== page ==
Tennis legend Jimmy Connors has a whole lot to say to Genie Bouchard

Stephanie Myles
The collaboration continued Saturday between Genie Bouchard and Jimmy Connors, with a large crowd of people from Arthur Ashe Kids' Day on hand to witness it. (Stephanie Myles/

NEW YORK – It hasn't even yet begun, but Genie Bouchard's US Open so far has been made up of a rogue's gallery of her 2015 memories.

It began at the draw, with her first opponent (American Alison Riske) and her potential second-round opponent (Zarina Diyas of Kazakhstan) being among her few victims on the tennis court this season.

On Saturday, she took on Kristina Mladenovic in a practice match – Mladenovic, the Frenchwoman who so summarily dismissed her in the first round of the French Open and then again, 6-0 in the third set, in the first round of Birmingham on grass a few weeks later.

Truth be told, the outcome of this practice wasn't much different than those matches even if, since it doesn't count or anything, the scores will not be recorded for posterity.

But what was noted for posterity was the marathon pep talk mentor Jimmy Connors launched into at the end of the 90-minute workout.

As it happened, the bench Team Bouchard was using was in the shade behind the court, rather than at the net between the two courts. So as the next occupants of practice court P5 – Agnieszka Radwanska and Bojana Jovanovski – came on and started warming up, they saw what was happening down at the end and didn't even bother trying to claim their rightful territory. Instead, they shared one bench.

Connors began to talk; Bouchard put a towel over her head.

Radwanska and Jovanovski warmed up their groundstrokes; Connors was still talking.

The two women hit their volleys; Connors was STILL talking.

They warmed up their serves ... STILL talking.

Bouchard interjected rarely. But from what you could see, given the towel, her head was definitely tilted Connors' way. Occasionally, you could see a nod under the towel. No doubt she was paying attention.

Jimmy Connors gives a marathon pep talk to Genie Bouchard at the conclusion of her practice session at the US Open Saturday. (Stephanie Myles/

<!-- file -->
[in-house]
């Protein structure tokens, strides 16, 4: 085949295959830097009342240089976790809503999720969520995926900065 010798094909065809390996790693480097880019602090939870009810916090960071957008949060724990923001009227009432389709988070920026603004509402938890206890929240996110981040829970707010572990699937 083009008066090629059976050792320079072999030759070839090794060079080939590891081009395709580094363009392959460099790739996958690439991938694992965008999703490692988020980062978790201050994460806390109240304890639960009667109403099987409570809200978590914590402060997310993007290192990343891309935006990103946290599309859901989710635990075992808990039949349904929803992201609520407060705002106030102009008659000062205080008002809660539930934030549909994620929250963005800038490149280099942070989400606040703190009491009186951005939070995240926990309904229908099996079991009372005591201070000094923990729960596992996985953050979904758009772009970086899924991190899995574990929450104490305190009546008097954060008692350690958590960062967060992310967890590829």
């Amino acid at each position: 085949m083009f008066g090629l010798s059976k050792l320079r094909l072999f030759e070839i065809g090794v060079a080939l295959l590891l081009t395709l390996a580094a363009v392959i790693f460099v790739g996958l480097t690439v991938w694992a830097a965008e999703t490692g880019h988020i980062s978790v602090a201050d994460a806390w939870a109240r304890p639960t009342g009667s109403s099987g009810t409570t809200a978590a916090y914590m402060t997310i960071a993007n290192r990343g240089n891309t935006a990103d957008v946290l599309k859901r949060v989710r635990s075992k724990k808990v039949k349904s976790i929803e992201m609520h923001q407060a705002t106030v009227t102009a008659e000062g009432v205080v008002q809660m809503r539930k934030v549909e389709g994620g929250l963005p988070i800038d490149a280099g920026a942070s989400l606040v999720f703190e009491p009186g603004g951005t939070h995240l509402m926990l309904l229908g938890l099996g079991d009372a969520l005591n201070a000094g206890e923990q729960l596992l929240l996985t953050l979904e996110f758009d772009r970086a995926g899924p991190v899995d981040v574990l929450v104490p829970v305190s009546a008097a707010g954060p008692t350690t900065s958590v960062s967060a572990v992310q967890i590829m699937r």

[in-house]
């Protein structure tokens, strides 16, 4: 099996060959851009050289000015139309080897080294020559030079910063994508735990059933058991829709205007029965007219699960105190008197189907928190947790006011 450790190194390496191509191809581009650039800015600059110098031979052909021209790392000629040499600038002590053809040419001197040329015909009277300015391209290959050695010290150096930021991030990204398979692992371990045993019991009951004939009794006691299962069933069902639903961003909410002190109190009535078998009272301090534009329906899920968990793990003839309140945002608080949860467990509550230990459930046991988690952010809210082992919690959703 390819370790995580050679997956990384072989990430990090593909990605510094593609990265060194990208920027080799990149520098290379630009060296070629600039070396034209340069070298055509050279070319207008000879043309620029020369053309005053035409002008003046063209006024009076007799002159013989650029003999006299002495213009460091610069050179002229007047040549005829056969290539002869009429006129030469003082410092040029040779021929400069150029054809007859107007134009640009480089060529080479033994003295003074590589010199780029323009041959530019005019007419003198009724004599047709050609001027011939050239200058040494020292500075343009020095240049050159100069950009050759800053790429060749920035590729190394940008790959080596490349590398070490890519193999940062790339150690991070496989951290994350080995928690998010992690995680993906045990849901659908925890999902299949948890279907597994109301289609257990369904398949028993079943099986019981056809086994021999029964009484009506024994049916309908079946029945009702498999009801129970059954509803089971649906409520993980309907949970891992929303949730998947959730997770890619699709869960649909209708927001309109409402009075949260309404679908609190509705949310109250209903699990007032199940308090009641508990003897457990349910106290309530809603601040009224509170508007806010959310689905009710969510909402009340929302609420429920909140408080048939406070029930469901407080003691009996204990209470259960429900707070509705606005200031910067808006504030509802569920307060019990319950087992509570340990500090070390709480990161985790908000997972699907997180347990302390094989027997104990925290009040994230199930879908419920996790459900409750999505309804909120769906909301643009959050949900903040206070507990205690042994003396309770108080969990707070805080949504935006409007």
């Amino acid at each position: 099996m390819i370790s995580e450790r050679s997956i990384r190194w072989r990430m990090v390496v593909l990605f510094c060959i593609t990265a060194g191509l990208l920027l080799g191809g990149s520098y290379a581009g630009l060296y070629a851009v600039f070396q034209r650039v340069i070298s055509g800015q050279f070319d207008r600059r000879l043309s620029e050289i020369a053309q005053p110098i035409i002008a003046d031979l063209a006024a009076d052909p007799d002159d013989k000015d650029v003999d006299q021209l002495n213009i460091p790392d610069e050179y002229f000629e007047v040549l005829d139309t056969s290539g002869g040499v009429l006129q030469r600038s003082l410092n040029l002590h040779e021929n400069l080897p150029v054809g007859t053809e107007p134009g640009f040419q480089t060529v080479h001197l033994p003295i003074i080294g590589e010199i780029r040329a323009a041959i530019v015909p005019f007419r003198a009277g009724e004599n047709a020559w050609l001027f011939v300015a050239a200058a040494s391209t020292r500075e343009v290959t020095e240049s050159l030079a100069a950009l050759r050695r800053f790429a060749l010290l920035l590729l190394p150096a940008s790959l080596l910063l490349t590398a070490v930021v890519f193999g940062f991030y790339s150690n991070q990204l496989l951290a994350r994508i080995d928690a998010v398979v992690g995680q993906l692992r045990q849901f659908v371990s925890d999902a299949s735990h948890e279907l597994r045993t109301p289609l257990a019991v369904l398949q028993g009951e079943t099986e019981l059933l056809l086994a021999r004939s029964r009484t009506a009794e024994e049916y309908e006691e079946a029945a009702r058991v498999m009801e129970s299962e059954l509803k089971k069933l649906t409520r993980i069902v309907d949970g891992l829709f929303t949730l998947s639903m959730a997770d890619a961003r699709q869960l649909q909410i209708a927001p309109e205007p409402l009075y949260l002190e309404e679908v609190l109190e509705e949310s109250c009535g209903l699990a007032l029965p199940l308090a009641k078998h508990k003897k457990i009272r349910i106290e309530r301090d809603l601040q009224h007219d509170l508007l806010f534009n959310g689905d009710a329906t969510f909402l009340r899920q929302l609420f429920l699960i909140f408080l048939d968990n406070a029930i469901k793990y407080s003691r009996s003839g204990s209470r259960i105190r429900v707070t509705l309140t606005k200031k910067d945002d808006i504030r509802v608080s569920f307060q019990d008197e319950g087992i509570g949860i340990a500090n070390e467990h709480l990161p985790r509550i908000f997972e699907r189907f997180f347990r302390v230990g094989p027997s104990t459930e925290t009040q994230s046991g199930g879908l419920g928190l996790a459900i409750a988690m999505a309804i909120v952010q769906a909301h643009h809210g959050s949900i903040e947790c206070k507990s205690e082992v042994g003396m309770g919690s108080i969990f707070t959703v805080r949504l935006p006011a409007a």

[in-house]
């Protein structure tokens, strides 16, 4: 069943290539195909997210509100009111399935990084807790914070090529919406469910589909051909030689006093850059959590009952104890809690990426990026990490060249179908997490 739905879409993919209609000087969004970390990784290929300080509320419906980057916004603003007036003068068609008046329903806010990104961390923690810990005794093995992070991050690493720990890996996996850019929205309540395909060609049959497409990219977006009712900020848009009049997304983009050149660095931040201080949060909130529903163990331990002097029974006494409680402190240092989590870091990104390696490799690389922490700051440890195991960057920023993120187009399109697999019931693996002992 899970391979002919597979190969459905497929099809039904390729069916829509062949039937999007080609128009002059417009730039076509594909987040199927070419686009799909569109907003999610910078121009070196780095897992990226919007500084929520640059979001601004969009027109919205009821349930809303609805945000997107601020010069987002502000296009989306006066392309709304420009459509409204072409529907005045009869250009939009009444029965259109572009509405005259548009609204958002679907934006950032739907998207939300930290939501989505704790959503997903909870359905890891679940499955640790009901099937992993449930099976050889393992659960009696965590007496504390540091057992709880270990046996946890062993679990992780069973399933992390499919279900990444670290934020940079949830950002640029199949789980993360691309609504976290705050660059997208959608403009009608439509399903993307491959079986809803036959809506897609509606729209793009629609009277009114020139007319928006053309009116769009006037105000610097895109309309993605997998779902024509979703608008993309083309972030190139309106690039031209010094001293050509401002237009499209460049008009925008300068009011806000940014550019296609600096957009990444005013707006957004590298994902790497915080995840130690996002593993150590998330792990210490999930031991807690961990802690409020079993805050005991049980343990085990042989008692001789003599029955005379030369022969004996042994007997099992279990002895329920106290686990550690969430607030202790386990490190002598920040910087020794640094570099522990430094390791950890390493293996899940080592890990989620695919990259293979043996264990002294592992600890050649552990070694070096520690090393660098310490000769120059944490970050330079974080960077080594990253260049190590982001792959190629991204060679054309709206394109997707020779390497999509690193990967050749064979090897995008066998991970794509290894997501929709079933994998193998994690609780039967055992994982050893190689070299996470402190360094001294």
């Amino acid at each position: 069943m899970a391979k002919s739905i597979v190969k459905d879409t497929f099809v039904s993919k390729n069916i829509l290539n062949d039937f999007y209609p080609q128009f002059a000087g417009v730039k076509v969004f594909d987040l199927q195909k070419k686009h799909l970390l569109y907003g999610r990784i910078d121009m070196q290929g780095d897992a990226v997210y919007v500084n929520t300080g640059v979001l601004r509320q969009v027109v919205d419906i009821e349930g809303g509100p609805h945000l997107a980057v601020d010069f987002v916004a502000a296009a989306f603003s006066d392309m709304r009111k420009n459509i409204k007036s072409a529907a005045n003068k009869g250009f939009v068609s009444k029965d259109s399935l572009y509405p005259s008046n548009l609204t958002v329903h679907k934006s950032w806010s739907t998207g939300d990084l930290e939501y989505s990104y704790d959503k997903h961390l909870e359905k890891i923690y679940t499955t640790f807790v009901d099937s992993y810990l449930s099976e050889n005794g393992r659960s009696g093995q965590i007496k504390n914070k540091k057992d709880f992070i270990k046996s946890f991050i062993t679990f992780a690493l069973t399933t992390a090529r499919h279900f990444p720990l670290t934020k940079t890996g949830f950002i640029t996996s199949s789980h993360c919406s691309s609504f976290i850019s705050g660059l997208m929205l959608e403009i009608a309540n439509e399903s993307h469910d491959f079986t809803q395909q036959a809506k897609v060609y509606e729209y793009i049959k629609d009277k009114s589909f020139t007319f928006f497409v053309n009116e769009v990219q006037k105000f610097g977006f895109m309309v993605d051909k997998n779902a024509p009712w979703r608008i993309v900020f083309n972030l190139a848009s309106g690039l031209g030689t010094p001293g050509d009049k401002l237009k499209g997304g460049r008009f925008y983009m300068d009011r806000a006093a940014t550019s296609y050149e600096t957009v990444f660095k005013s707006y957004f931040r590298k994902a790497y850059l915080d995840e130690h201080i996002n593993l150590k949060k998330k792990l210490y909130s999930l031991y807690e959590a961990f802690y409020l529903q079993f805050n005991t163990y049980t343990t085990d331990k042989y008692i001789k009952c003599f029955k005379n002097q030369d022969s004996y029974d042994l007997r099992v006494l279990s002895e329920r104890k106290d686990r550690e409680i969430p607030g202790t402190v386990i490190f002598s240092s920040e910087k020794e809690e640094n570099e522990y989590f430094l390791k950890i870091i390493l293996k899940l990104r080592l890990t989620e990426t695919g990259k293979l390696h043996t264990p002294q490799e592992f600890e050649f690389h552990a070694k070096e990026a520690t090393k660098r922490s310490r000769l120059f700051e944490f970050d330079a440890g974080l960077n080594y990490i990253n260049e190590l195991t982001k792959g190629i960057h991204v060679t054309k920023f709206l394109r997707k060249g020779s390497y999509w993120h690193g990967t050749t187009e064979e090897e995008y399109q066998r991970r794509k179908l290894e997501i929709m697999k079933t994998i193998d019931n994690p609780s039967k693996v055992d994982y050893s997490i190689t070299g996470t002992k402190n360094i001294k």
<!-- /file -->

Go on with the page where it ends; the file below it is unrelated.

Jimmy Connors gives a marathon pep talk to Genie Bouchard at the conclusion of her practice session at the US Open Saturday. (Stephanie Myles/

This went on for 15 minutes, in full view of the other players, their coaches, and hundreds of people surrounding the practice court, which is the closest one to the fence and one that most people walk by. As well, towards the end of the practice, the activities on Arthur Ashe Stadium for Kid's Day were ending. So there was another crush of fans.

No matter. Whatever Connors was saying – and we'll probably never know – it was a mouthful.

Fed Cup coach Sylvain Bruneau, hitting partner Marko Dragic and trainer Dean Hollingworth (the Montreal resident, who works out of the Côte-de-Liesse club, had worked with Bouchard before and received a call late Wednesday afternoon during the Rogers Cup, the day after she had been eliminated by Belinda Bencic), to join her in Toronto the next day), were all there, listening intently.

One of them probably should have gone to get the pair some water from the cooler near the net, as hot as it was. But they were pretty rapt as well. "It was pretty interesting," Bruneau said.

Connors is reportedly leaving on Sunday, back in a week. But he will be back on court with Bouchard Sunday with one last chance to dispense some wisdom.

Eh Game tried to speak to Connors, approaching him for an interview. He responded that he needed to "go inside" to see what was going on; Bouchard had gone in to do some post-practice recovery with Hollingsworth.

Would he come back out? "I'm not promising anything," he said, in that Jimbo-like way that has endeared him to so many.

About a half-hour later, out walked Connors, a can of Coke in hand. Right past where the TV crews were set up – and straight to the parking lot.

We'll try again Sunday. 

Here's what Bouchard's practice looked like – including that epic pep talk. The practice itself was, to be frank, not the best practice she's ever had.